Of course, “real” gamers want controllers, so many games also come with controller support. Apple has updated its various systems to work out of the box with Bluetooth controllers, including the Dual Shock 4 for PS4 and Xbox One controller. There are some good accessibility options on games as well as an ability to rate and review.
Mutazione, another top indie title, now on Apple Arcade
So a good library, regularly updated, with some nice features to it. All for $4.99 a month? Are you guys on the Apple payroll? The answer is, no, but boy would we like some of that sweet sweet Apple cash [call us Stevie C, call us].
Come on then, what’s the catch?
The 400 Dollar Question
Pretty obvious really. You need an Apple device. Not only that but you need an Apple device that is up to date enough to run iOS 13 or later Mac OS/Apple TV OS that can support it.
This is the real kicker.
Apple has a market share of about 25.5% of the smartphone market. The iPad market, and Apple TV…even less. It means the price to entry is high and the Apple brand comes with some…baggage. Tech aficionados are not fans of completely closed ecosystems. Most smartphones targeted at gaming are typically Android OS based. The service is only available on Apple devices – making it limited to a very specific user base.
Apple devices are costly – to play on a mobile device the minimum you will pay is over £350. Can we really recommend getting an Apple device JUST to play this service? No – not at all.
You could buy a Switch and a stack of games for the same price, or an Android device with Xbox Gamepass and the incoming xCloud. Which is a real shame for the future of the service. If you really want the most of the service, you also might want more than one device and a controller.
We are too old to appreciate the pop music, but this is a fun play!
Your response to this might be, “duh.. obviously”, but it completely cuts the heart out of this subscription. This is the sort of service that we’d like to see more of from the industry.
Independent games and smaller studios could really do with the financial stability and investment that a corporation like Apple can give. At the same time, it champions a model that doesn’t rely on microtransactions or absurd monetisation. You pay the service, you get the full package of the game. Even updates and new content come through. This is doubly important in the mobile gaming sector where most monetization is horrendously predatory.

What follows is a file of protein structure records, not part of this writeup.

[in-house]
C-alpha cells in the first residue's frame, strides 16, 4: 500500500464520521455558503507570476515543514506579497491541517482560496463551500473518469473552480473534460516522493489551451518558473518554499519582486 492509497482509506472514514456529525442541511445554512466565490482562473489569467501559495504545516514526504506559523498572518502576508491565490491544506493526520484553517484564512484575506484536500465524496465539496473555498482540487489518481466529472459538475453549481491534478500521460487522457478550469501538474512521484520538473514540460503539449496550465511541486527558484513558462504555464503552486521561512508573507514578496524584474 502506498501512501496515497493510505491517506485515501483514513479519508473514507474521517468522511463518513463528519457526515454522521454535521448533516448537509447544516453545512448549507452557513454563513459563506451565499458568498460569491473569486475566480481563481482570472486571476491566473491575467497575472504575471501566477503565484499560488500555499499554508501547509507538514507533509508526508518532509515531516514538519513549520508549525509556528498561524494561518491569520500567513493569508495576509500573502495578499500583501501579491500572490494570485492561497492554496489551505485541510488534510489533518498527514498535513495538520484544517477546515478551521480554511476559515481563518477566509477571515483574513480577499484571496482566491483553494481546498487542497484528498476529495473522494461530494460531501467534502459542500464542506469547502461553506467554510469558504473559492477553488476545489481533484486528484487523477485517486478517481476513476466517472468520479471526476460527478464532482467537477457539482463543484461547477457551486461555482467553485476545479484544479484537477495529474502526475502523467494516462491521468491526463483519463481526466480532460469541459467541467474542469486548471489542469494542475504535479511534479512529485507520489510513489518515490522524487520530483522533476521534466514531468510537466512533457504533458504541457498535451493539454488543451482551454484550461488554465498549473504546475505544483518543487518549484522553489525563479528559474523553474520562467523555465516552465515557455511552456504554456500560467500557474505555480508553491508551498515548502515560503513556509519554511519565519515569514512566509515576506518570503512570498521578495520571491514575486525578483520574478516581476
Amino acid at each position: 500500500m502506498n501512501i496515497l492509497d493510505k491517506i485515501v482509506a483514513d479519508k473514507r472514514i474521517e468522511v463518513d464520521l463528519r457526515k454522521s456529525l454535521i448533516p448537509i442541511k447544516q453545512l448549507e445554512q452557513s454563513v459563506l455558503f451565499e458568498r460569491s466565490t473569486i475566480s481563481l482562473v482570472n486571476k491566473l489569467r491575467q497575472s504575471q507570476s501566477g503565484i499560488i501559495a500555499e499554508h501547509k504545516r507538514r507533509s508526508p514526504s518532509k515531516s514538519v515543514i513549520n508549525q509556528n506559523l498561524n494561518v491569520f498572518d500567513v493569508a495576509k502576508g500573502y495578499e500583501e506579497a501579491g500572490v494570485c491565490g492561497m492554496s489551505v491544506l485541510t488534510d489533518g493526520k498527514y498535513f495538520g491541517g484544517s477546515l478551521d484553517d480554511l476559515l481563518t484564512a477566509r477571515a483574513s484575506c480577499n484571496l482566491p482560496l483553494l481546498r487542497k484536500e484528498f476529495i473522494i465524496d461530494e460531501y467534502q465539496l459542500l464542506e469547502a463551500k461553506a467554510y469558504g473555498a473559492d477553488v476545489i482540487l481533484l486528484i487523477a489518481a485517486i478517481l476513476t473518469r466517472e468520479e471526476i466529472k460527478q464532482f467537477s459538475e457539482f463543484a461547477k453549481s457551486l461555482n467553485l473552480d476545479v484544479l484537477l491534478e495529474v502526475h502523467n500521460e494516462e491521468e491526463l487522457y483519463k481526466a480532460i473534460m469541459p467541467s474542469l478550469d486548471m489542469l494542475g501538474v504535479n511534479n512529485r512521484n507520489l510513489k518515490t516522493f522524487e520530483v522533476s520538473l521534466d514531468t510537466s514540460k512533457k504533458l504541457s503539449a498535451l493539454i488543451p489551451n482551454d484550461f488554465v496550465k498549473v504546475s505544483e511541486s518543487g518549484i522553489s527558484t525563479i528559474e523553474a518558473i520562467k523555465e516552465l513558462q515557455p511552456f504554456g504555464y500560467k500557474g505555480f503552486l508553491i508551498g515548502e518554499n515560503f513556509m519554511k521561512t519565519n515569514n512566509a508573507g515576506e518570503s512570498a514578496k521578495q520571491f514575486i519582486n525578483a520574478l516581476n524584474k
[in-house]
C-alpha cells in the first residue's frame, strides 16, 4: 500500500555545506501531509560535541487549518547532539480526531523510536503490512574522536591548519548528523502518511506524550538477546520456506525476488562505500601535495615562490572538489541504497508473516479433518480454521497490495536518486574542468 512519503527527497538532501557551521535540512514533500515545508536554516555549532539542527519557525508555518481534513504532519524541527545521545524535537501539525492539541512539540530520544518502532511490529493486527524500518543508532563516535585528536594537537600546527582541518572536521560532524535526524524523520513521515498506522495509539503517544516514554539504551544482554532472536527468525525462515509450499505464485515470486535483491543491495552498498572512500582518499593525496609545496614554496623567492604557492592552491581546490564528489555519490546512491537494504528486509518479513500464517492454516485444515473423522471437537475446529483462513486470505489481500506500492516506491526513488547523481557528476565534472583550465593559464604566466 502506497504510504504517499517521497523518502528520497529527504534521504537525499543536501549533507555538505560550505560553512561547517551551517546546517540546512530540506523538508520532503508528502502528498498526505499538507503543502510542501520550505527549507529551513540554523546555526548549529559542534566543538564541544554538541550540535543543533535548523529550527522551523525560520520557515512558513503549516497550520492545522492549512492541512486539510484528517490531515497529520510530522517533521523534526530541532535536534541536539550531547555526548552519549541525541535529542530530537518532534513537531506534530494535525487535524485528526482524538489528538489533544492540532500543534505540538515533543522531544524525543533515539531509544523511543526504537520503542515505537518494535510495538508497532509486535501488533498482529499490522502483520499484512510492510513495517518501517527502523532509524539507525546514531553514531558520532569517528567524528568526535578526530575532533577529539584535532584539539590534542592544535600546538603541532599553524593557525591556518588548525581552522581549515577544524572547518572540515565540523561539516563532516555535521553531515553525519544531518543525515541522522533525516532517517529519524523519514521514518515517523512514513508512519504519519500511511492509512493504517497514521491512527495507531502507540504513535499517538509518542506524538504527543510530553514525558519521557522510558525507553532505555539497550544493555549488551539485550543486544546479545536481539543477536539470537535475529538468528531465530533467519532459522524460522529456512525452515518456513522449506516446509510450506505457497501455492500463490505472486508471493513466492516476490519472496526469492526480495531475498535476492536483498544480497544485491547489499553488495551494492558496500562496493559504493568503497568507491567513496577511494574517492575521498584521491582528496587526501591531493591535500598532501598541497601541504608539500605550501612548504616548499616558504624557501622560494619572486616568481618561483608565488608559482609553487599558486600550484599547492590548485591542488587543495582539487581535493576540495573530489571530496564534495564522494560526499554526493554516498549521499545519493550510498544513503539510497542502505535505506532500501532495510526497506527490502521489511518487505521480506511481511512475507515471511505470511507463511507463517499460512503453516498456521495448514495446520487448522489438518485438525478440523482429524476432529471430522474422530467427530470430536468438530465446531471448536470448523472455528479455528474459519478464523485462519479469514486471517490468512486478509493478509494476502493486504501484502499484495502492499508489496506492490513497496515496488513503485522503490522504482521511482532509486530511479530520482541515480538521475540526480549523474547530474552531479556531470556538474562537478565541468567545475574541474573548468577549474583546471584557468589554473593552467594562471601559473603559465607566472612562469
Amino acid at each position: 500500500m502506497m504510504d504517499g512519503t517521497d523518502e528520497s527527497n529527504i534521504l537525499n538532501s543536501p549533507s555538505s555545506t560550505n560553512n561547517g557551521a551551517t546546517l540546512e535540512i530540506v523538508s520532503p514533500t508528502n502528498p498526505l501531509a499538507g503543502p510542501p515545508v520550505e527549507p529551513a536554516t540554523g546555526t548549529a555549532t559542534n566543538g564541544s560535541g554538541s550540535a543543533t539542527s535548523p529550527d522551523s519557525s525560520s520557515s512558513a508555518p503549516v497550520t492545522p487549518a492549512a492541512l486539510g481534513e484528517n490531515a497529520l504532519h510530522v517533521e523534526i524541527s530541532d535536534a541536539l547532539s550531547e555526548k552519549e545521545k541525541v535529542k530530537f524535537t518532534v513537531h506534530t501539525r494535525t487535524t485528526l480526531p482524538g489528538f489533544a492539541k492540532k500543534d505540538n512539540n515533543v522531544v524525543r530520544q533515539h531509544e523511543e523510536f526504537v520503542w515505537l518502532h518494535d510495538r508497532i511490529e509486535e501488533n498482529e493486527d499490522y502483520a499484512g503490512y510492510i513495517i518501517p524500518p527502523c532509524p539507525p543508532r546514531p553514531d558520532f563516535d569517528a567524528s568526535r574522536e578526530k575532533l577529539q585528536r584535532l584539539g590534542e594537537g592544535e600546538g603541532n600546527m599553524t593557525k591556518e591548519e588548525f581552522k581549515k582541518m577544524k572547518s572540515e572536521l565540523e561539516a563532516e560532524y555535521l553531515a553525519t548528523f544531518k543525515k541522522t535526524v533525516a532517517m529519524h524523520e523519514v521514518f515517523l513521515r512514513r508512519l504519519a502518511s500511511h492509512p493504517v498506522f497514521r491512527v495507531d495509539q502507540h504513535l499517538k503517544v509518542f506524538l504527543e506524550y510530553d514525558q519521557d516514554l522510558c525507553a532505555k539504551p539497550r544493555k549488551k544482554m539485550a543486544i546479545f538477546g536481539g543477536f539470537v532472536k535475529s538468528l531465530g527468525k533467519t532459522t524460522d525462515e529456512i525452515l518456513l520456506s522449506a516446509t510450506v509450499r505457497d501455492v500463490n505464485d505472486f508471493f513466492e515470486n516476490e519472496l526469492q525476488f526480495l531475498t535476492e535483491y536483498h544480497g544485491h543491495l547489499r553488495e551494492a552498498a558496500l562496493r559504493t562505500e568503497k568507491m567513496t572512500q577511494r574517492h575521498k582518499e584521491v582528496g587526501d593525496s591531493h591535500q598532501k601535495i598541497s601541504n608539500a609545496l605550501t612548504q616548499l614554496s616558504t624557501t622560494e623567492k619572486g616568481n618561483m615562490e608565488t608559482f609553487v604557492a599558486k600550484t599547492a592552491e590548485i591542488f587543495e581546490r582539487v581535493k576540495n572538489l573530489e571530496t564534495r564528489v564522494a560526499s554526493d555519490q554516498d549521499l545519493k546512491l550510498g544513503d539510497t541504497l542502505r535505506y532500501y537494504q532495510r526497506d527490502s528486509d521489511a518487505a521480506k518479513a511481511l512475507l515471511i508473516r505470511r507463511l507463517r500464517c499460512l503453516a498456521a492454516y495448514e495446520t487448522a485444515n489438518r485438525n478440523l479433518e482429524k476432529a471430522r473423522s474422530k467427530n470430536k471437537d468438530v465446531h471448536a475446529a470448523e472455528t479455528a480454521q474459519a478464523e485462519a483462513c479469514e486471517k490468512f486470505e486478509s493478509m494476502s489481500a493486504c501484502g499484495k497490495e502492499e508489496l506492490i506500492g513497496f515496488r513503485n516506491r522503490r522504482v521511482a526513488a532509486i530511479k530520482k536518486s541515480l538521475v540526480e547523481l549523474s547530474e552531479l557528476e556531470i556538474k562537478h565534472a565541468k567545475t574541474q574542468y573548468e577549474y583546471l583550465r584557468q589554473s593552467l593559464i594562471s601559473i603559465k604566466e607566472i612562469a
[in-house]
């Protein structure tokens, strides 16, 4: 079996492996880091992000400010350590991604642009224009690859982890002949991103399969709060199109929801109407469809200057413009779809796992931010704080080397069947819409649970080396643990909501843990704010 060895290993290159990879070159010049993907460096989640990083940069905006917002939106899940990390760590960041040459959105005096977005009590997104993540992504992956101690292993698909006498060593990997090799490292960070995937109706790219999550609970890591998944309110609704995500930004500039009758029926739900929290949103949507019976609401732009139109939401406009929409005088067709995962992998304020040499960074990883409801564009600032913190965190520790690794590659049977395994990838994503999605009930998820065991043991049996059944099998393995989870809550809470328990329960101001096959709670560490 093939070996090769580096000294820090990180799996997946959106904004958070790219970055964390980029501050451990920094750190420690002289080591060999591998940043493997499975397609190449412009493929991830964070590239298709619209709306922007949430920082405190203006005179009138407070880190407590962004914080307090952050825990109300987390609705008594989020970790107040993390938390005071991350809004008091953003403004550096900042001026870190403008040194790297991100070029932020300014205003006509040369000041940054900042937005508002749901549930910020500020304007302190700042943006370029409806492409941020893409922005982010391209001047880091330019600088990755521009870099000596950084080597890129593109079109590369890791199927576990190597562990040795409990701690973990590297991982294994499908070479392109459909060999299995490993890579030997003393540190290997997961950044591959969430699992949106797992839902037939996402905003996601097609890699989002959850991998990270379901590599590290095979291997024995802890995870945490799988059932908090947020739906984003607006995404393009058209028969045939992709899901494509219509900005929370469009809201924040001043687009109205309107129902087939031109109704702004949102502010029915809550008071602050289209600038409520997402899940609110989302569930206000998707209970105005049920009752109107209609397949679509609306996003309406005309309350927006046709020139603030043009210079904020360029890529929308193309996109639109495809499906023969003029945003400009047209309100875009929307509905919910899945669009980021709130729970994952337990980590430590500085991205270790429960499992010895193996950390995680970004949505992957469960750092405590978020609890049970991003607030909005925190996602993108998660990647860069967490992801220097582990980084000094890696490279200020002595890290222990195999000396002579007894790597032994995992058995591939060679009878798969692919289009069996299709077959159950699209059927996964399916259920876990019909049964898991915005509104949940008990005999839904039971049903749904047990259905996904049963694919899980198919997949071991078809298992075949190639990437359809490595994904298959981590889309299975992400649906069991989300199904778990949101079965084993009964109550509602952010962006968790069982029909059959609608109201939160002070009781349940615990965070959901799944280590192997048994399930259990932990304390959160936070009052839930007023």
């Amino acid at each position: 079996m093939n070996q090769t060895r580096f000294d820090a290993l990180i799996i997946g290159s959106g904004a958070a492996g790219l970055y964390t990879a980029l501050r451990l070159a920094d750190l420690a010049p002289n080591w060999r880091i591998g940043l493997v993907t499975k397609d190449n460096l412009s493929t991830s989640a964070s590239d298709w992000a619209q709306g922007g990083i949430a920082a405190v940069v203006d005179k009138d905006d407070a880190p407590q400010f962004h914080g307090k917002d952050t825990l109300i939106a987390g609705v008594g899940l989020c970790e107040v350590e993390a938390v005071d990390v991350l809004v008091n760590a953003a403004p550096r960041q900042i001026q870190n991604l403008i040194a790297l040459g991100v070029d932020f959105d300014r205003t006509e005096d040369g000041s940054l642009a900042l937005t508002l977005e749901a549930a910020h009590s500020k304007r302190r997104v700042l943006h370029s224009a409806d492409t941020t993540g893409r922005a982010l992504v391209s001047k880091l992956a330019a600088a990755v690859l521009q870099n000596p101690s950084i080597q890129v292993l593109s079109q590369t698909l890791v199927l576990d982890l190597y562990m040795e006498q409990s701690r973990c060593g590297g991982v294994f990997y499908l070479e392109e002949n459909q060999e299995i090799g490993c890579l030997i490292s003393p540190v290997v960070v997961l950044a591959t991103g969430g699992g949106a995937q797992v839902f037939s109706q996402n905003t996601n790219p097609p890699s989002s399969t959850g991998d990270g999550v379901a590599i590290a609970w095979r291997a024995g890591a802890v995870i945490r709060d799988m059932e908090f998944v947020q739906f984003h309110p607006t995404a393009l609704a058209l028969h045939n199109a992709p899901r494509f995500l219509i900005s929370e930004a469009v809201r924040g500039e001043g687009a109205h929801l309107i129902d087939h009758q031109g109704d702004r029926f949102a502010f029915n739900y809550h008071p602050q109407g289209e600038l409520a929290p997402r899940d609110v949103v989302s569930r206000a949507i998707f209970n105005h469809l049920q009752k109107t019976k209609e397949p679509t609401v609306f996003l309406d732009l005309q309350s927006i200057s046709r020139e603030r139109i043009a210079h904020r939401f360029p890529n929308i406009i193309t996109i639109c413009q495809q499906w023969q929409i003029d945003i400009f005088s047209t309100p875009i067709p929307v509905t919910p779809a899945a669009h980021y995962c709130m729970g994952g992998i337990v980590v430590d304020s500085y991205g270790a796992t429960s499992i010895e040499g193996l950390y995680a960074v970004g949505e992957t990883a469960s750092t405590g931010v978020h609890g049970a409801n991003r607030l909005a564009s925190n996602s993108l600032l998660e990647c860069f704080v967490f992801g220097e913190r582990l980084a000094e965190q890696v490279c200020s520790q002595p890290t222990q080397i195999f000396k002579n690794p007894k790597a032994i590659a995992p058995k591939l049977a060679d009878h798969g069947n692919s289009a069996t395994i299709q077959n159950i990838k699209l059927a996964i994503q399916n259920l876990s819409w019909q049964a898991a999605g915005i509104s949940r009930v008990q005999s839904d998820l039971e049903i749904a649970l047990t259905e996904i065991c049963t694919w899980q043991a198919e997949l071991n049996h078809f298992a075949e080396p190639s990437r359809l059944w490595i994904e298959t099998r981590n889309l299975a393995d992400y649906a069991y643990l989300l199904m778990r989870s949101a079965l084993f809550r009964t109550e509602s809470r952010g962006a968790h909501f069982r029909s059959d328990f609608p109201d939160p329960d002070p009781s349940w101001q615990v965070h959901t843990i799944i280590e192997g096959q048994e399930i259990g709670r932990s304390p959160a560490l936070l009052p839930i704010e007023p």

Sure, it’s annoying that we now need to pay for what used to be, you know, the norm. However, at least this gives a reminder that this type of gaming is still possible.
Apple Arcade – a Gaming Subscription Service with Limited Appeal?
The appeal is limited to gamers who are interested in these type of games AND who have a capable device. It is hard to see, therefore, how successful and how much of an industry player this can be. If you are an Apple owner – great. If not, you won’t be buying into an expensive ecosystem just for this service. Apple does not tend to reveal much about the success of their programmes. However, there are rumours already that Apple is pivoting the service to games that offer recurrent gameplay as opposed to single-story games. This suggests that maybe the service is not retaining subscribers on a longer-term which is the goal of all subscription services.
It leaves Apple Arcade as, possibly, the best gaming subscription service for consumers but with a substantial barrier to entry which will really stop it moving into the mainstream.
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Rudy Manchego has been gaming since the days of the BBC Micro Computer and spreads himself thin with a love of retro, indie and mainstream gaming. He’s one half of the Jambags Comedy Gaming podcast and likes nothing better than kicking back with a nice pot of lapsang souchong, a good game and a background podcast on the intricacies of Spanish cheese making.